Calls for licensing as number of FIFO prostitutes rises

A SURGE in "fly-in fly-out" prostitutes illegally operating from motels in Ballina and Alstonville has prompted a call for the mandatory licensing of sex workers.

Ballina Shire Council has told a state parliamentary inquiry into brothel regulation of an increase in complaints about prostitutes working outside the region's two licensed brothels.

While a complaint against a prostitute working from residential accommodation has not been received since 2013, sex workers have started using accommodation-sharing website Airbnb to run short-term "in-call" services from rented properties.

"An itinerant sex worker needs only to book a motel room and place an advertisement within the local media outlining date/s and that business is ready to operate," council's development and environmental health manager Rod Willis said.

"There is very little outlay for this unauthorised business to commence trading.

"(Conversely) council is required to undertake detailed investigations to undertake any site inspection... at significant cost to the community with little likelihood that the cost of the investigation would be able to be recouped."

Mr Willis called for the State Government to roll out a new prostitute-licensing system and require any sex work advertisements to include the licence number for single operators or the development consent number for brothels.

"Should this submission be favourably considered, the formal licensing of a single sex worker or brothel proprietor wishing to advertise a service would effectively remove the illegal sex workers and brothel's capacity to advertise their services in local media," he said.

The council further called for mandatory criminal history checks of brothel proprietors to be undertaken as part of any licensing process by a State Government agency.

"Ballina Shire Council has received a number of complaints and allegations alleging the involvement of organised crime and motorcycle gangs in the owning and operation of brothels in the Northern Rivers..." Mr Willis said.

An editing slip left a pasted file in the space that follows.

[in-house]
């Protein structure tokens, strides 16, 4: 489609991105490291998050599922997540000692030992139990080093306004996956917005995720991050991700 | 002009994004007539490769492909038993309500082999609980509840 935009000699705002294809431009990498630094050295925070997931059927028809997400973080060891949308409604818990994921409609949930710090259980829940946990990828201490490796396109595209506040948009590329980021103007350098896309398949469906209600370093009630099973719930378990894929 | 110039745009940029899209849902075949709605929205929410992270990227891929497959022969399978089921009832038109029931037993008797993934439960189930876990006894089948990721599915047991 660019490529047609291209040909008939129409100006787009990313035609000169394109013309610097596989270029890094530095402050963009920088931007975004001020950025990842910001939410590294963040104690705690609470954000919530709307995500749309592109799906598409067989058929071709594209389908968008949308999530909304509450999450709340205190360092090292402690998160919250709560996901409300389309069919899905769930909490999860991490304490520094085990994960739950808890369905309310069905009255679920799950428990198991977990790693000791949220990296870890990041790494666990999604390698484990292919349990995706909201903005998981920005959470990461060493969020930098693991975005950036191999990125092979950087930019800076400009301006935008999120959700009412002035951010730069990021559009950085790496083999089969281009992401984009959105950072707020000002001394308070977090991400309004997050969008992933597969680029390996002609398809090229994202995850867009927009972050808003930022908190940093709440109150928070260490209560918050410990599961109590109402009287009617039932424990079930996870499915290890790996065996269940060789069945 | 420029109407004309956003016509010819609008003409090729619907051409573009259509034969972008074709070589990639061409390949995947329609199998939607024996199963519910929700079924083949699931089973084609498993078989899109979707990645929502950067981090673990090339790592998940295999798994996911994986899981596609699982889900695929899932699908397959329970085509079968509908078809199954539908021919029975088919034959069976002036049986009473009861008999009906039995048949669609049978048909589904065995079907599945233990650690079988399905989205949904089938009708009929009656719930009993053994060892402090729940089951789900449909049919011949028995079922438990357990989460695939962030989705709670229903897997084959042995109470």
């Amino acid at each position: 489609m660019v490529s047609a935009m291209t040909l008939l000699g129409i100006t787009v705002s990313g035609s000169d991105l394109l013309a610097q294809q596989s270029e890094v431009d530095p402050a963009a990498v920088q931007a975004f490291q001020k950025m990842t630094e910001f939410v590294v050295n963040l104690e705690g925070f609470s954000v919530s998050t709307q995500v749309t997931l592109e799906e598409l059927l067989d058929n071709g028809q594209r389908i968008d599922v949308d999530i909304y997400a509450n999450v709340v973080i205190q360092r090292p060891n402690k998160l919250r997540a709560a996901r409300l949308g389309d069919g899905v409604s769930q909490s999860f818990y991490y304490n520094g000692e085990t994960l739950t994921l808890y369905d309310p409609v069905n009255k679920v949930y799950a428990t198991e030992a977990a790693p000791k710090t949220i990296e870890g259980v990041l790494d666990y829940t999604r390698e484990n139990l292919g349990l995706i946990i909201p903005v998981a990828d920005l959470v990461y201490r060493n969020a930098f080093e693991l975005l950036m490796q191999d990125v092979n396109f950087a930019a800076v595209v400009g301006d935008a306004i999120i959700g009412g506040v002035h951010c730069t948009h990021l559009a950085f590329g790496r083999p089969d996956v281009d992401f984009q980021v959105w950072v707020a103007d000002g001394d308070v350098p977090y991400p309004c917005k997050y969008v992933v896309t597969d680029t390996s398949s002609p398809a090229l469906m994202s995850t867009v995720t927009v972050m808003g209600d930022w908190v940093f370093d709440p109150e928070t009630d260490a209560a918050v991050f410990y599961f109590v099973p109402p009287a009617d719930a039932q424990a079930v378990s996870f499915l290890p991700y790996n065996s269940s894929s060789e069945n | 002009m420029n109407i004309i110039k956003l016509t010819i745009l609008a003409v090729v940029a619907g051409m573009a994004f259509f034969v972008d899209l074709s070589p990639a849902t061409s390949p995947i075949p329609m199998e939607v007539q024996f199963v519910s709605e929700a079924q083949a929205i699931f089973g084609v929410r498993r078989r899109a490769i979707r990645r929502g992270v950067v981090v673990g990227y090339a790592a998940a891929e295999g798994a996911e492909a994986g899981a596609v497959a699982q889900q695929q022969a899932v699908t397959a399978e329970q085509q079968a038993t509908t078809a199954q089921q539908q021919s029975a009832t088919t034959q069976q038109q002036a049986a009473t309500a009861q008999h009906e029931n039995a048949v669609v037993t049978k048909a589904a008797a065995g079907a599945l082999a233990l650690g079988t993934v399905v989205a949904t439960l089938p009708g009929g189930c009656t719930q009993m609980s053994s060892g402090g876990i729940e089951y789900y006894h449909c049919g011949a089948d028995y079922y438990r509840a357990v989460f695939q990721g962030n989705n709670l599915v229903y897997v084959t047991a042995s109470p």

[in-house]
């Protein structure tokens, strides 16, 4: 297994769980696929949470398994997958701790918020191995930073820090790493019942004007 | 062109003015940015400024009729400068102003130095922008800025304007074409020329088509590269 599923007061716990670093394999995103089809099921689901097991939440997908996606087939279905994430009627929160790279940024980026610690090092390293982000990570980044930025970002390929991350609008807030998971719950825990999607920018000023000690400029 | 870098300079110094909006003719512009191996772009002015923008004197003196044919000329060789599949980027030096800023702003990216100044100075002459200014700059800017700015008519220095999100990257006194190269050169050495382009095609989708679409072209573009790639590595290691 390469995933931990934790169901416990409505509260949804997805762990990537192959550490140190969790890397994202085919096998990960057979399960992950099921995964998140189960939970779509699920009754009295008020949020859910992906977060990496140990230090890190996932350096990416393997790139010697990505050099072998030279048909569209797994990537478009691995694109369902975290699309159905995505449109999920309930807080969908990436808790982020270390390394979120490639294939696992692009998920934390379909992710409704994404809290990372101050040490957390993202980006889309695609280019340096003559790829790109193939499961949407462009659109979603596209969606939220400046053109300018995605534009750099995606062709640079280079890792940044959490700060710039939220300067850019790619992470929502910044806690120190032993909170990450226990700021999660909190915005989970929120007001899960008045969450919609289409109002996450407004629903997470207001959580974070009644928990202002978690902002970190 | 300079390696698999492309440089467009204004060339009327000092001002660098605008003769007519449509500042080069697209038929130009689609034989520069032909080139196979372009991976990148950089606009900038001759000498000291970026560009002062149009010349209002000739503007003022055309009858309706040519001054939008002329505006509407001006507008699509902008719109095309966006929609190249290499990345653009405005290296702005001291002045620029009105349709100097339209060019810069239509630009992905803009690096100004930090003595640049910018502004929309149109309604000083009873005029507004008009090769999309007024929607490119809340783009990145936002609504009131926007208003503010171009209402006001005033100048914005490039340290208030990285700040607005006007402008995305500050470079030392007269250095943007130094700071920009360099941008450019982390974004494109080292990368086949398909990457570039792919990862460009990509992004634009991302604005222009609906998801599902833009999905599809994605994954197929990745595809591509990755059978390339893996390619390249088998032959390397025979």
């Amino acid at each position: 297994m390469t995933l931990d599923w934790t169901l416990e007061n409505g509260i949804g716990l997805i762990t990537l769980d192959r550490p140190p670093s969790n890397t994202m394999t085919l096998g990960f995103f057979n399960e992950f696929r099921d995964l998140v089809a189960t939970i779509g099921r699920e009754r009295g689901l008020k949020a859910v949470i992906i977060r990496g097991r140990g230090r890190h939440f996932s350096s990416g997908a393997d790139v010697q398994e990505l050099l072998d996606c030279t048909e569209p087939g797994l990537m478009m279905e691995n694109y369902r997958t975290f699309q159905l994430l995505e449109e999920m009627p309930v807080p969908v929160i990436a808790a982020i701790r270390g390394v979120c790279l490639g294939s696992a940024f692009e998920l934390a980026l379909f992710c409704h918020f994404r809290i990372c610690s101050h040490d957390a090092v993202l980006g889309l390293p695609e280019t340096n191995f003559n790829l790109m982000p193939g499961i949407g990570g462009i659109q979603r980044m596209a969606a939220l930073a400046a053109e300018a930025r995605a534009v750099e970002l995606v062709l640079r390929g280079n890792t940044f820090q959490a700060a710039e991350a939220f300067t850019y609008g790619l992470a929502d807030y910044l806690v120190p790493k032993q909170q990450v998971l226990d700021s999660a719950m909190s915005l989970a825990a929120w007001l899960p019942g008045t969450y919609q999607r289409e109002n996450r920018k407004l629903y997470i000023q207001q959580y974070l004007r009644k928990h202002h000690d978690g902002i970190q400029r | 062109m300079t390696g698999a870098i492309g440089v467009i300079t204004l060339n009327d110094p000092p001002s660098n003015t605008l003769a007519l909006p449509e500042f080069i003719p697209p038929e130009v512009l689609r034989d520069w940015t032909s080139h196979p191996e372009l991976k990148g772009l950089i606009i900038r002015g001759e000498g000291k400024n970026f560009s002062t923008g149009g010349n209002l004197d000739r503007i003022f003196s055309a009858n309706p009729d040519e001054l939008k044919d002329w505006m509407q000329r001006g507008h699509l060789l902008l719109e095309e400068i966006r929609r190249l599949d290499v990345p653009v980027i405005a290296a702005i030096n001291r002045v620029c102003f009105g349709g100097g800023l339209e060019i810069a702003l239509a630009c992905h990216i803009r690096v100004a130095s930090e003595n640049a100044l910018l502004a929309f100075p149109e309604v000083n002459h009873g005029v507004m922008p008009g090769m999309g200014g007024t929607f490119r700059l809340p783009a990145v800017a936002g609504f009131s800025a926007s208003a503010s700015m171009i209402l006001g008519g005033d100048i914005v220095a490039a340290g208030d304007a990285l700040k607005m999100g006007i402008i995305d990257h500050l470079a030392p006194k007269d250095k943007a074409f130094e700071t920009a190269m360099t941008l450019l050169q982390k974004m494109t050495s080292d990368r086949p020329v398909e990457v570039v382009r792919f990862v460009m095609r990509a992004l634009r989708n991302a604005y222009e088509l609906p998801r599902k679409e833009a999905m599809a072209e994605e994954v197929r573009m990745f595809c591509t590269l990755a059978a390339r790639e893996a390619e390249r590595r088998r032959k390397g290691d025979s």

Mr Willis said the vast majority of complaints about illegal prostitution came from the legal brothels themselves, exposing rogue operators who run businesses without the costs of registration or health and safety measures legitimate businesses must outlay.

"These two (legal) brothels did attract complaints initially when operating as unauthorised businesses and numerous submissions were received as part of the development assessment process," Mr Willis said.

"These complaints have, however, been resolved, and a check of council records has not identified any complaint lodged against either business for a number of years."

The council rejected suggestions local government should take on more powers to conduct health checks of sex workers and investigate links to organised crime.

"These matters rightly are within the control of NSW Health and the NSW Police or another NSW crime agency and this is where this type of role must remain," Mr Willis said.

A final report with recommendations is due on November 12.

"The aims of the inquiry include closing loopholes which are seeing illegal businesses such as massage parlours flout the current laws which should prevent them from engaging in prostitution near schools and other inappropriate areas," committee chairman, Liberal MP Alister Henskens said.

"Councils have struggled in the courts to have illegal operations shut down and this needs to be addressed also in this inquiry."


Topics:  ballina bikies council crime editors picks health and safety health checks hotels law north coast nsw northern rivers nswpol nsw politics parliament police prostitution

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